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article imageJulia Louis-Dreyfus has much to say about 'Enough Said' Special

By Kristal Cooper     Sep 24, 2013 in Entertainment
When most people think of Julia Louis-Dreyfus, they think TV.
Defying the odds for most comediennes—aside from maybe Lucille Ball—she's had three hugely successful TV shows since she began her career on Saturday Night Live back in 1982.
Ironically enough, it’s that very success that’s effectively kept her fans from also enjoying her work on movie screens. “For many years I was doing different TV series that were time-consuming,” she reveals when she sits down to chat during the Toronto International Film Festival. “I had my two kids during the run of Seinfeld and the idea of going off on my hiatus to make a film was not something I could do emotionally. So I didn’t, much to my agent’s chagrin.”
Her schedule has, miraculously, eased up a bit over the last few years, enabling the actress to look at widening the scope of her career: “Now I’m doing Veep which is 10 episodes a year and I have one son in college. My calendar opened up in such a way that allowed the time to make a movie. And there was this great script that I was crazy about.”
That script is Nicole Holofcener’s Enough Said, which recently celebrated its premiere at TIFF (“I’ve been bitten by the Festival bug,” says the actress. “I like everyone trying hard to make good art.”). The film acts as Louis-Dreyfus’ first romantic lead, a role she happily took on after spending years admiring Holofcener’s films. “I’m a big fan of her prior work. Her voice is a very character-driven, quirky, raw, authentic, small-about-big-things voice and I love it. It just speaks to me.”
In the film, Louis-Dreyfus plays Eva, a divorced masseuse faced with the fact that her daughter is about to leave home for college. In attempting to assuage her impending loneliness, Eva embarks on a romance with another soon-to-be empty nester named Albert (James Gandolfini) while also unknowingly striking up a friendship with Albert’s bitter ex-wife (Catherine Keener) — a fact she keeps secret from both parties once the coincidence becomes evident.
It was a role that the actress was eager to take on for many reasons, including the fact that on some level, she could completely relate to Eva’s mindset. “That part of a parent’s life is very much on my mind. I lived it recently with my older son going off to college and so I read that moment in the script and understood how the dread of the impending departure of her daughter sort of fuels this horrible thing that Eva does.” She explains. “She’s hijacked by her own emotional life without even knowing it. It turns her into this deceitful person. I understood how that moment in a parent’s life could do such a thing.”
“Her fear of loneliness and separation was so overpowering that she lost a sense of herself.” Says the actress, delving a bit deeper into her character’s psyche. “I think it’s interesting that’s she's a massage therapist because she’s out there massaging people, nurturing people but who’s nurturing her? Nobody.”
She also makes sure to mention how much she appreciates Holofcener’s take on her very complicated characters (“Her work is about understanding flawed people with kind eyes and I love that.”) and how the easy-going nature of the set helped to get Louis-Dreyfus to a comfortable place in bringing Eva to life, “A lot of Eva was on the page but it was very collaborative. I’m an improviser and Nicole loves and welcomes that so I brought it big time.”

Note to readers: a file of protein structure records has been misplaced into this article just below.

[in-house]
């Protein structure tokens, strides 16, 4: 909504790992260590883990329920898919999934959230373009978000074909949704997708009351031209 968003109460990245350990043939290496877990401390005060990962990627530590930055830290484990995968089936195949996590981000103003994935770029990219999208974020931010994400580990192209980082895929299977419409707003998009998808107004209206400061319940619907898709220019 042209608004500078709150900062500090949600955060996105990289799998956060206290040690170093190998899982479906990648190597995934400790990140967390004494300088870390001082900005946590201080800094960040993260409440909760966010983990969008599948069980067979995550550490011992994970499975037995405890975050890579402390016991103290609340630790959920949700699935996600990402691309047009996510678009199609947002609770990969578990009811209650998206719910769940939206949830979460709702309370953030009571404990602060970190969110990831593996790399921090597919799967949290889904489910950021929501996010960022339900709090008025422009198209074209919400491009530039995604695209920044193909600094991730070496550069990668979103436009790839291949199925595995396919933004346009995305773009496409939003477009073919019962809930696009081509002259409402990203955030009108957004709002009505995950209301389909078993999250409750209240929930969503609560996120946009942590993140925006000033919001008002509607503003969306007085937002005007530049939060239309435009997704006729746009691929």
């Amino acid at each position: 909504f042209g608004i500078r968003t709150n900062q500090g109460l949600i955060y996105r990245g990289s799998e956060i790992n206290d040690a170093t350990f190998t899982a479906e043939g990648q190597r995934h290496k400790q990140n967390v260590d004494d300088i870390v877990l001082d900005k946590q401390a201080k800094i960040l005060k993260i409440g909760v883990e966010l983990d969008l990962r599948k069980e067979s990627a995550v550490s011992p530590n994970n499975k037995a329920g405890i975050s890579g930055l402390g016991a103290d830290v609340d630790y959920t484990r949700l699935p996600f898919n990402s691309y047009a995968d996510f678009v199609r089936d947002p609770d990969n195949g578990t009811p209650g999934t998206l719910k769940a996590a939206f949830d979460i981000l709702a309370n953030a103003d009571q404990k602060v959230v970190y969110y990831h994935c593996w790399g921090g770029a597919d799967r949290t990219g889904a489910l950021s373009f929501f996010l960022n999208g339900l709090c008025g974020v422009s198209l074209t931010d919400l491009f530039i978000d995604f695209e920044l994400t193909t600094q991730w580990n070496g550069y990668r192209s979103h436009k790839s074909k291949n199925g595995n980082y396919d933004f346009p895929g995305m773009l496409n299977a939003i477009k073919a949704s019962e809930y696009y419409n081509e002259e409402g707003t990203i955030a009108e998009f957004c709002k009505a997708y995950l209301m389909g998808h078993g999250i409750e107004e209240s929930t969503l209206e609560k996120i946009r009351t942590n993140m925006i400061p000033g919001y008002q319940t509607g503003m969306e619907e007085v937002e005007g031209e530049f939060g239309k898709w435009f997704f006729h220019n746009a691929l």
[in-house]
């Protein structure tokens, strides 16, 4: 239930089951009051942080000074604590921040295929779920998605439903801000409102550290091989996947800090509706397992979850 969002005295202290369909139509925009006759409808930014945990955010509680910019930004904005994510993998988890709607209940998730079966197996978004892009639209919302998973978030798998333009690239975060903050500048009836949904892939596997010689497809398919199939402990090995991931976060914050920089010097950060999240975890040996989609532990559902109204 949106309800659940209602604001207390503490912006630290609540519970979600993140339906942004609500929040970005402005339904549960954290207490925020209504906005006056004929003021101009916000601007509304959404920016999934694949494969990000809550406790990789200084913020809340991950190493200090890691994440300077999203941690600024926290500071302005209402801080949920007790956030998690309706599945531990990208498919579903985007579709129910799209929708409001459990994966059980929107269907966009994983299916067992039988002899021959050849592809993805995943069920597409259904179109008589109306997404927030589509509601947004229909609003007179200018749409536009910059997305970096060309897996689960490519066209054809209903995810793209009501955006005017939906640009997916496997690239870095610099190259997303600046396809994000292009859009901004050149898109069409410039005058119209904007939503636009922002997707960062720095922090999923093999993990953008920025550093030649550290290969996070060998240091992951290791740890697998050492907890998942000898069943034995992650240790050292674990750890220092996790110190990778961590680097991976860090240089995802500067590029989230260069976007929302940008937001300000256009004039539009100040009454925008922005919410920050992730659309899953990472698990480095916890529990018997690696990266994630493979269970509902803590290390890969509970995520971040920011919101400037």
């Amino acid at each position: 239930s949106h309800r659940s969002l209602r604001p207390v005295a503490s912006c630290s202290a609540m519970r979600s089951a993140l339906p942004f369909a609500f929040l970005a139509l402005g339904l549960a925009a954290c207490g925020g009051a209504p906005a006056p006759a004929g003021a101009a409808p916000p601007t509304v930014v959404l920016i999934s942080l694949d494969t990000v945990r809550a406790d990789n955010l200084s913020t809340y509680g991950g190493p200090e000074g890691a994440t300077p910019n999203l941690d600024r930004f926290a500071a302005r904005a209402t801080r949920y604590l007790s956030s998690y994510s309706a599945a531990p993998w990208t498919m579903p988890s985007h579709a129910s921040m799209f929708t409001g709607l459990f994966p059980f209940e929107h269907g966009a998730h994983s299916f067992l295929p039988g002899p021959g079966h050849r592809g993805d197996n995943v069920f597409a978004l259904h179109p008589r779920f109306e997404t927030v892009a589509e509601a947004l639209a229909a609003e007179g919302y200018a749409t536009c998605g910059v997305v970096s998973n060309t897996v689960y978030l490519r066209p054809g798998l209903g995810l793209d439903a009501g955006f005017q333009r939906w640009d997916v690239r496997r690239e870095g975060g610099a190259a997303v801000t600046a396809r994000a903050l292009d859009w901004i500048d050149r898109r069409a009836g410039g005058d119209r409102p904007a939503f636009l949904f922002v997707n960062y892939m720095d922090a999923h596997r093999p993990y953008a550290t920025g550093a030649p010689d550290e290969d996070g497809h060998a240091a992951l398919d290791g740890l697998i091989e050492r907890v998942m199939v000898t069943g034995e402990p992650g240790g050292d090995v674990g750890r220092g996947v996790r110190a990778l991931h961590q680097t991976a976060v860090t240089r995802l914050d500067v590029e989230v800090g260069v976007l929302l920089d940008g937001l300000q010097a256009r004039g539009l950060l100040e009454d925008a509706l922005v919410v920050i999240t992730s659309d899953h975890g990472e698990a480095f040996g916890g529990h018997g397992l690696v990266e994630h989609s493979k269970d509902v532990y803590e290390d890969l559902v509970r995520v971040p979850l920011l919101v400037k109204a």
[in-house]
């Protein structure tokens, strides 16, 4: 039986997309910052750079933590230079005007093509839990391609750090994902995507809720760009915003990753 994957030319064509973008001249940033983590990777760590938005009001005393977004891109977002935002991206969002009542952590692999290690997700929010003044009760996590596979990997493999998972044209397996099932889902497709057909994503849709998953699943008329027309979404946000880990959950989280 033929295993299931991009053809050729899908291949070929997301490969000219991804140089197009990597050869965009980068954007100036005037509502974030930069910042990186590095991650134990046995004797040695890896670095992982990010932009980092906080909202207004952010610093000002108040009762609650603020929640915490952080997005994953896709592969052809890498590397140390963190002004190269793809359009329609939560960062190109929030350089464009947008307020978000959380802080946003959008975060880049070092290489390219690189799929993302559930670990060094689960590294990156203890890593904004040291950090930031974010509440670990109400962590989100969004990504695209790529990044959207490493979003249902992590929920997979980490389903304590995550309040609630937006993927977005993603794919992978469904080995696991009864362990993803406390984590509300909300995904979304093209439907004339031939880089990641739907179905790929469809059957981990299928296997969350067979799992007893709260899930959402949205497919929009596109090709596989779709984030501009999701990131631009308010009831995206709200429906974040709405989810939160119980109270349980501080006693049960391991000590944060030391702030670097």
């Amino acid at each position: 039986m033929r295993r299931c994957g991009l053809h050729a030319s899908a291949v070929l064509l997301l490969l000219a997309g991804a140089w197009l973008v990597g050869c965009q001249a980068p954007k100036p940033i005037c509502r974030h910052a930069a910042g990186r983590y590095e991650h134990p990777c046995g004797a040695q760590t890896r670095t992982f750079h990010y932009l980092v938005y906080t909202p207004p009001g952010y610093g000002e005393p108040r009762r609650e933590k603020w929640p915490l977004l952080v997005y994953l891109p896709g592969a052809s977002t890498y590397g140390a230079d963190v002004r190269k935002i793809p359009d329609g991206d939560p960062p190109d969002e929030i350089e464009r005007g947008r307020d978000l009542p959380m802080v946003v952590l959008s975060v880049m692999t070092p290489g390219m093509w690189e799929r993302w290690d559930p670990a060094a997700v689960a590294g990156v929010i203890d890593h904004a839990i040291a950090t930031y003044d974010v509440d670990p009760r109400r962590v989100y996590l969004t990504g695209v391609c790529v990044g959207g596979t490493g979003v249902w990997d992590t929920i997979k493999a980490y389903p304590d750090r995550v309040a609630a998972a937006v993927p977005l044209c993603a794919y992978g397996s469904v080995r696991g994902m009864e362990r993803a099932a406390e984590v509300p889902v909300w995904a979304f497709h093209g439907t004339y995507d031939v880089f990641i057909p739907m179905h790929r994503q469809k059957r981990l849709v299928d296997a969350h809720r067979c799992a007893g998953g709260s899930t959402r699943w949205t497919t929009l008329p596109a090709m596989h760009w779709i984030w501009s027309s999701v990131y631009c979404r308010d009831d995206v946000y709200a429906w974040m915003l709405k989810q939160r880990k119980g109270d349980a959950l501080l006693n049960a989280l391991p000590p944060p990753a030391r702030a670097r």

Louis-Dreyfus plays opposite James Gandolfini in what would turn out to be his final film role—the actor passed away suddenly in June of this year. A departure of sorts for him, the actress reveals that he was insecure about playing the film’s romantic lead but had a great sense of humour about it: “He felt very undeserving of the role. He kept questioning why he got the part of the guy who gets the girl. He kept saying to Nicole, ‘if you feel like calling Clooney and getting him in for this, go ahead.’ But that made him even more perfect for the part.”
When asked to expound on her time spent with Gandolfini, Louis-Dreyfus gets quiet as she ponders what else to say about a man who was so beloved in the film industry and whose death is a very much talked about part of Enough Said’s promotional tour. In the end she settles on a simple tribute that speaks volumes about the impact he had on her, “It was amazing to work with him. I can’t believe I was able to. I’d always been a fan of his work but I think he’s one of the best actors of this generation – whatever this generation is. This part of Albert, this dear, thoughtful, self-effacing man, is very close to who James was. He was a gentle giant of a person.”
Looking to the future, Louis-Dreyfus promises not only to keep making audiences laugh on the small screen—the actress just won an Emmy for Veep which returns for a third season in 2014—but also to keep pursuing smart and well-written parts for the big screen, “I love making films!” she says smiling brightly. “Particularly when they’re good films directed by Nicole Holofcener. I’d really love to keep working with Nicole.”
Enough Said opens in theatres on September 27, 2013.
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